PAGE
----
First, above is the painting I'm posting for my submission to "Illustration Friday." This week's theme is "stitch." I have a retro sewing machine set up in the studio that did the stitching on this mixed media piece. I find sewing to be highly satisfying because the results are so quick.
Now on to the horrors of trying to photograph artwork during the long Canadian winter. Yes, I know I could purchase lighting, make myself hot cocoa and do it like a sane person in my studio. I could even hire someone. The problem is, I confess (sob) to being an art supply junkie. I'm still hesitating to spend a minimum of $300 on lighting when that money could go into something new to experiment with.
My other option? Recently the temperature rose to plus ten and the sky was appropriately overcast, so I took on the dreaded chore. A grey day works best because the colors will be most accurate. A digital camera with 6 megapixels or higher is necessary for a quality image. After carting 18 paintings down to the first floor, I set them up in the most level place on the step in the backyard. I've been doing this for over a year now. It has its drawbacks when the wind blows (or even a breeze in the summer).
I've had plenty of paintings get pushed over by the wind and two disasters. The first was involving a tear in the canvass which had me inconsolable and in tears for an hour and the second was severe chipping of paint. Yesterday the paintings were falling over with aggravating frequency and I knew another disaster was sure to come. Rising frustration and anger had me scanning for another option.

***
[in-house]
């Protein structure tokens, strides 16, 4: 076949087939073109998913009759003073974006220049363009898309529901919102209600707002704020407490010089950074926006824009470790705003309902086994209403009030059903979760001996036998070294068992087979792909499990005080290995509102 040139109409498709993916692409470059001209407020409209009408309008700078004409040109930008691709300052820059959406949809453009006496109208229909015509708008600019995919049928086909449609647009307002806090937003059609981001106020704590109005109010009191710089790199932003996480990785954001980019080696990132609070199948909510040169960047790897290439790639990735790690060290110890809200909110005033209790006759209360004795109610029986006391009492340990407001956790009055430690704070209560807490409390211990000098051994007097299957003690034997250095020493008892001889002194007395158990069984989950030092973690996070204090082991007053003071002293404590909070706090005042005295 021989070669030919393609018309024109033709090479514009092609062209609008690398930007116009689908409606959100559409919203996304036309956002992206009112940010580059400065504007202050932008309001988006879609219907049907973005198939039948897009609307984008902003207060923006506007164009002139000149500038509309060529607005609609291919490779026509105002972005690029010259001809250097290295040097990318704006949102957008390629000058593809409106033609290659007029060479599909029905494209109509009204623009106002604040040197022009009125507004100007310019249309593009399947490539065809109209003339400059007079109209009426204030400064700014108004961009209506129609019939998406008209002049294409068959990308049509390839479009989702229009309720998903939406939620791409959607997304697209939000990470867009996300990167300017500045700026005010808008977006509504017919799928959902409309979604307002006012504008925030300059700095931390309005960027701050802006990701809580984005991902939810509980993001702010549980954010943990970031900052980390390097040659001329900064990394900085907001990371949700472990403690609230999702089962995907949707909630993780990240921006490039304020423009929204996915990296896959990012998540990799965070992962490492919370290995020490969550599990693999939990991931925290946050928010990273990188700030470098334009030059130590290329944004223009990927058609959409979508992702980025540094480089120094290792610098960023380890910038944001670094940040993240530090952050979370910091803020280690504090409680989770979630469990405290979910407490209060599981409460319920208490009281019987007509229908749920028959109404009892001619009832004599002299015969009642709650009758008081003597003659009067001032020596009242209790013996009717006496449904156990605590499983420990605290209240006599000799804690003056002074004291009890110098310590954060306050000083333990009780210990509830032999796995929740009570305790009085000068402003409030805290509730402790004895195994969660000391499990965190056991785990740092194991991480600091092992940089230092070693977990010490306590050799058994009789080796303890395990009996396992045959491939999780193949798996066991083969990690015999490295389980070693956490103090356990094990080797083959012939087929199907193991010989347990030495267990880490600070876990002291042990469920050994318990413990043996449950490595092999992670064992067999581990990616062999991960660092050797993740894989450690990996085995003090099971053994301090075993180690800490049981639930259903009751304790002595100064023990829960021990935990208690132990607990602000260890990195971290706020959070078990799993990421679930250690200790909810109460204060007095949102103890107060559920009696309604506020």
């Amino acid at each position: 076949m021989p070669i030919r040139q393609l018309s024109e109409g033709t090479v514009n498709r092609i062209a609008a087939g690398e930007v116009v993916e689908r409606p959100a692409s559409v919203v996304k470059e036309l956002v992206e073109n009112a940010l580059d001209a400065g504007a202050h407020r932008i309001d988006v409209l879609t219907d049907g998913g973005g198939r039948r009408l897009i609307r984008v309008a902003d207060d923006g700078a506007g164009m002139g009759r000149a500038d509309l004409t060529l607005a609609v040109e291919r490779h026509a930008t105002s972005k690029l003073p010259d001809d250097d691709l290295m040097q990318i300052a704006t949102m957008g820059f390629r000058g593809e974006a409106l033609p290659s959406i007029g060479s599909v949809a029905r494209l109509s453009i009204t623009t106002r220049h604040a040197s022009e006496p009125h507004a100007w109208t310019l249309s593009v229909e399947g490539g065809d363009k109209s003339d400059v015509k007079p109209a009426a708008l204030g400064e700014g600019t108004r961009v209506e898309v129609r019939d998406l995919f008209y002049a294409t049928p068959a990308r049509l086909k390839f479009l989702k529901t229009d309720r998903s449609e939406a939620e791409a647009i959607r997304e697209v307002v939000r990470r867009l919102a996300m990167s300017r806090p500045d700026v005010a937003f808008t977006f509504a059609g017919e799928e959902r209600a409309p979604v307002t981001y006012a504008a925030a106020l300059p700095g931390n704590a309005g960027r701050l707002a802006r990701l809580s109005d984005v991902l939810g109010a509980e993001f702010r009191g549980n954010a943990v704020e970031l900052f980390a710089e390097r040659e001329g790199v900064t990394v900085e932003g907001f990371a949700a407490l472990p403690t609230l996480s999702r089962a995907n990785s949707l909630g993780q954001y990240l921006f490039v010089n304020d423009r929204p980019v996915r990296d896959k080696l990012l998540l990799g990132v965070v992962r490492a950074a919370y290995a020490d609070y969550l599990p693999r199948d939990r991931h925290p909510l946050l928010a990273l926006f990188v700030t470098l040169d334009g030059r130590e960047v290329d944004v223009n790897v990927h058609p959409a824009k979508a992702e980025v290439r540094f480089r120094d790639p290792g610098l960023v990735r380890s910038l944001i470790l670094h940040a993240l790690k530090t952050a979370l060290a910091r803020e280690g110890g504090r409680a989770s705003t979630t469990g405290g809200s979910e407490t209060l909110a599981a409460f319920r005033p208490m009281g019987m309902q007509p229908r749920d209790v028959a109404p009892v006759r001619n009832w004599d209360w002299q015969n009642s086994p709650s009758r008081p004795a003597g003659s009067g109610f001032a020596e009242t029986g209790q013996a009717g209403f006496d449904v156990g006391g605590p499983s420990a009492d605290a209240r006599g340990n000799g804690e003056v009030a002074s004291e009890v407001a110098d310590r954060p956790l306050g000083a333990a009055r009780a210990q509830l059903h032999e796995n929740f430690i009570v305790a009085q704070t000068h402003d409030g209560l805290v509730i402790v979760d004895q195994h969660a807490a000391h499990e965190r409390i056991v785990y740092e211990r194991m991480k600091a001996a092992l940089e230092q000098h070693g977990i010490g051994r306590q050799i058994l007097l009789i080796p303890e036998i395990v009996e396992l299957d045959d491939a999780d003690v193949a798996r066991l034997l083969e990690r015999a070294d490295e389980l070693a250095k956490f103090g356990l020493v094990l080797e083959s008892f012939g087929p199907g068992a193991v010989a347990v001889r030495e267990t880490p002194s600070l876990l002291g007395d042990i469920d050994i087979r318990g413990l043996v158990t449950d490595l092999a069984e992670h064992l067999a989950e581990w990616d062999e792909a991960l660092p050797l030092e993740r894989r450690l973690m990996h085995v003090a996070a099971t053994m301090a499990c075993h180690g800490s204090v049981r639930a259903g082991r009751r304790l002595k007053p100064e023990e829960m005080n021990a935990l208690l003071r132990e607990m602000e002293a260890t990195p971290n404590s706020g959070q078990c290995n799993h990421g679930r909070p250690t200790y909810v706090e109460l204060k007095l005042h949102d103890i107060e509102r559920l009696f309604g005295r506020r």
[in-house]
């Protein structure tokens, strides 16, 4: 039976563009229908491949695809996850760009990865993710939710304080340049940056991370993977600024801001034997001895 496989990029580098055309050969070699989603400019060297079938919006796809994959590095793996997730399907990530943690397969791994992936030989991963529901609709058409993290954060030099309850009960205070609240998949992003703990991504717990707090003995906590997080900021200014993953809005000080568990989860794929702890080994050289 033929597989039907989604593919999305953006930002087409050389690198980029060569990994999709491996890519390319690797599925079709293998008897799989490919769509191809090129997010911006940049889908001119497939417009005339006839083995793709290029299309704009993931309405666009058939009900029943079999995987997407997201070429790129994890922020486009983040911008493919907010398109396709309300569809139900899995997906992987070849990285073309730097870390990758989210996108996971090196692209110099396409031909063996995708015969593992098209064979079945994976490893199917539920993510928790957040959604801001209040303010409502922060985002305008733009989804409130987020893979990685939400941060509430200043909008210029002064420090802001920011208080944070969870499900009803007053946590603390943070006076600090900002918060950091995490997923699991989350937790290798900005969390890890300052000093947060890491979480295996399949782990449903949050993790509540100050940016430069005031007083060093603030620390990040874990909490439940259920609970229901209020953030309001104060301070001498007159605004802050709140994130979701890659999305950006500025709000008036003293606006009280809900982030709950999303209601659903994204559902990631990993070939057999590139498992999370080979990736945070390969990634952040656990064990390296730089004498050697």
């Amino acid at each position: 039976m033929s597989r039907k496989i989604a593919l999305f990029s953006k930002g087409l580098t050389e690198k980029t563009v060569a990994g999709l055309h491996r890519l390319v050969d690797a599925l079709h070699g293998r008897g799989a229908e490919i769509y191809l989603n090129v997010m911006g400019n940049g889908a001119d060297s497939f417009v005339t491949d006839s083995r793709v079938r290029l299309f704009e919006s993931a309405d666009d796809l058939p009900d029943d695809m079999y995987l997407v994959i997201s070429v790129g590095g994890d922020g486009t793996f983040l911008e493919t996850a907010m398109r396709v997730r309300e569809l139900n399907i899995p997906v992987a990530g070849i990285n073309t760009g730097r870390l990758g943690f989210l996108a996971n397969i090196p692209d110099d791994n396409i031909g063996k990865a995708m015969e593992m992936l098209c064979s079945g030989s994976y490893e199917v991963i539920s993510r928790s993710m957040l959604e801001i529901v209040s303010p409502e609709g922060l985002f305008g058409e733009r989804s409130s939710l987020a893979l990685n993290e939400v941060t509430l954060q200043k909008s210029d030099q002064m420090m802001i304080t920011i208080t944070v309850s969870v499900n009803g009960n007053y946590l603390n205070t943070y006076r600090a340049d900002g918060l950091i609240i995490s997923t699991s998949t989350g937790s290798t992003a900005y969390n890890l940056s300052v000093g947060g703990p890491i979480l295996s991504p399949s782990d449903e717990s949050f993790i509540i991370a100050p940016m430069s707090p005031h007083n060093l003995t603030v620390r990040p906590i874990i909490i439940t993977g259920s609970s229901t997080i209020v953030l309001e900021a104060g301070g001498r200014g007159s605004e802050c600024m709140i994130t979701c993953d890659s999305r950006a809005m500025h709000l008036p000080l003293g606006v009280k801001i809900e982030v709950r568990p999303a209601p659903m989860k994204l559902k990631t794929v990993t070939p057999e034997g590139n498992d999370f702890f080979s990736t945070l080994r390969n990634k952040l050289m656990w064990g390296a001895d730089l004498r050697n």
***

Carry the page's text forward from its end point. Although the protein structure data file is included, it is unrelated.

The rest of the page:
Voila! Previous tenants had left a nail in the wall. I can't imagine why, but it's painted the same color as the house and looks rather old (these details are to prove that I didn't decide to bang nails into the back of the house myself).
This method has a couple of advantages. Obviously, no more falling over in the wind. The unexpected advantage was the ability to get the image so level. The biggest problem I've had with photographing my own artwork besides occasional glare, is when the image warps. Now I can make sure the painting is perfectly level (by placing a level on the top of it). I can align my tripod directly in front, and make sure the tripod is level.
No more warping. No more sneaky cropping in photoshop. The picture was perfectly straight. This is a big advantage if you have straight lines in your work. Warping makes it look like you drew them crooked.
Here's the finished photo. The painting is called "Subtile" (meaning subtle in English). It was in my December show at Moncton city Hall.
Now there's only one more problem. The wind chill factor. So far, I've been working at this for two days and I've still got seven paintings to go. I'm getting more resistant to finishing the job because of the cold, but since I can only do it on an overcast day (when not snowing or raining) the only choice is to get out there whenever the weather cooperates. If I get lazy and my website isn't updated until May, you'll know that the cold got to me. I'm holed up in my studio with a cup of hot chocolate like a sane person.